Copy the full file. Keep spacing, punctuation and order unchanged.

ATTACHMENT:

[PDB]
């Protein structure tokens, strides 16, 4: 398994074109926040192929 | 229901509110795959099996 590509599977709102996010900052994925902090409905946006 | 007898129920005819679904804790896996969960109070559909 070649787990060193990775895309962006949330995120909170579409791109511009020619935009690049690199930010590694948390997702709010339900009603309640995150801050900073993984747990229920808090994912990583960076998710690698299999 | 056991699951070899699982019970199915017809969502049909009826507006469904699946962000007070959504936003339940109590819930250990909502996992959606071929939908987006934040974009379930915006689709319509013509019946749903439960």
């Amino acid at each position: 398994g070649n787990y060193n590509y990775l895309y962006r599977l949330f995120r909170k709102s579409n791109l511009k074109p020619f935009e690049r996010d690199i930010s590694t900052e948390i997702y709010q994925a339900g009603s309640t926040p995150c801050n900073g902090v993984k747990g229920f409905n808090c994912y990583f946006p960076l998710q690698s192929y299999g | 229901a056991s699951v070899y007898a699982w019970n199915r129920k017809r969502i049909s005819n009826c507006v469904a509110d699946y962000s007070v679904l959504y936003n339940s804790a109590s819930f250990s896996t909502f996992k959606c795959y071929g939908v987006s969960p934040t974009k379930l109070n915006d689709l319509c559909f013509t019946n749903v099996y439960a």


[PDB]
């Protein structure tokens, strides 16, 4: 398994074109926040192929 | 229901509110795959099996 590509599977709102996010900052994925902090409905946006 | 007898129920005819679904804790896996969960109070559909 070649787990060193990775895309962006949330995120909170579409791109511009020619935009690049690199930010590694948390997702709010339900009603309640995150801050900073993984747990229920808090994912990583960076998710690698299999 | 056991699951070899699982019970199915017809969502049909009826507006469904699946962000007070959504936003339940109590819930250990909502996992959606071929939908987006934040974009379930915006689709319509013509019946749903439960």
């Amino acid at each position: 398994g070649n787990y060193n590509y990775l895309y962006r599977l949330f995120r909170k709102s579409n791109l511009k074109p020619f935009e690049r996010d690199i930010s590694t900052e948390i997702y709010q994925a339900g009603s309640t926040p995150c801050n900073g902090v993984k747990g229920f409905n808090c994912y990583f946006p960076l998710q690698s192929y299999g | 229901a056991s699951v070899y007898a699982w019970n199915r129920k017809r969502i049909s005819n009826c507006v469904a509110d699946y962000s007070v679904l959504y936003n339940s804790a109590s819930f250990s896996t909502f996992k959606c795959y071929g939908v987006s969960p934040t974009k379930l109070n915006d689709l319509c559909f013509t019946n749903v099996y439960a």